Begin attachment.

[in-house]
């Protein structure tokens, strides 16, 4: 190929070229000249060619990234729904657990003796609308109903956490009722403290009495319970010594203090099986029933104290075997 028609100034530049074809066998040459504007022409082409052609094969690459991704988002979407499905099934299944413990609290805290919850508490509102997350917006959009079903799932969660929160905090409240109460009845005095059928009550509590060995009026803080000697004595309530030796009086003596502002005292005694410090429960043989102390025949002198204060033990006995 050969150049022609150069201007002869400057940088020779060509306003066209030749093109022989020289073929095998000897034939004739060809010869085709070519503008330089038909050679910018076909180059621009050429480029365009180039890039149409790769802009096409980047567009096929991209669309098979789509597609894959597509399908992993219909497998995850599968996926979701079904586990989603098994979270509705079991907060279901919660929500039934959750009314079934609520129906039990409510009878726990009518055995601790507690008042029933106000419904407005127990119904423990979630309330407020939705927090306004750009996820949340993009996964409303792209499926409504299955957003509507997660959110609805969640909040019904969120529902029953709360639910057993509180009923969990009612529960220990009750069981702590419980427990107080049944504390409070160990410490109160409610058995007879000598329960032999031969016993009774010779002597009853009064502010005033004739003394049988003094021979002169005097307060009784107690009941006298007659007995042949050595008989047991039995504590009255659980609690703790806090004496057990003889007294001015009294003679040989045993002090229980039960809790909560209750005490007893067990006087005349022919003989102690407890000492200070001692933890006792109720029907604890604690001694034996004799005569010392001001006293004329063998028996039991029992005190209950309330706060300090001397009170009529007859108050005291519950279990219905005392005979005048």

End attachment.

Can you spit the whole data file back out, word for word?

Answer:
[in-house]
């Protein structure tokens, strides 16, 4: 190929070229000249060619990234729904657990003796609308109903956490009722403290009495319970010594203090099986029933104290075997 028609100034530049074809066998040459504007022409082409052609094969690459991704988002979407499905099934299944413990609290805290919850508490509102997350917006959009079903799932969660929160905090409240109460009845005095059928009550509590060995009026803080000697004595309530030796009086003596502002005292005694410090429960043989102390025949002198204060033990006995 050969150049022609150069201007002869400057940088020779060509306003066209030749093109022989020289073929095998000897034939004739060809010869085709070519503008330089038909050679910018076909180059621009050429480029365009180039890039149409790769802009096409980047567009096929991209669309098979789509597609894959597509399908992993219909497998995850599968996926979701079904586990989603098994979270509705079991907060279901919660929500039934959750009314079934609520129906039990409510009878726990009518055995601790507690008042029933106000419904407005127990119904423990979630309330407020939705927090306004750009996820949340993009996964409303792209499926409504299955957003509507997660959110609805969640909040019904969120529902029953709360639910057993509180009923969990009612529960220990009750069981702590419980427990107080049944504390409070160990410490109160409610058995007879000598329960032999031969016993009774010779002597009853009064502010005033004739003394049988003094021979002169005097307060009784107690009941006298007659007995042949050595008989047991039995504590009255659980609690703790806090004496057990003889007294001015009294003679040989045993002090229980039960809790909560209750005490007893067990006087005349022919003989102690407890000492200070001692933890006792109720029907604890604690001694034996004799005569010392001001006293004329063998028996039991029992005190209950309330706060300090001397009170009529007859108050005291519950279990219905005392005979005048």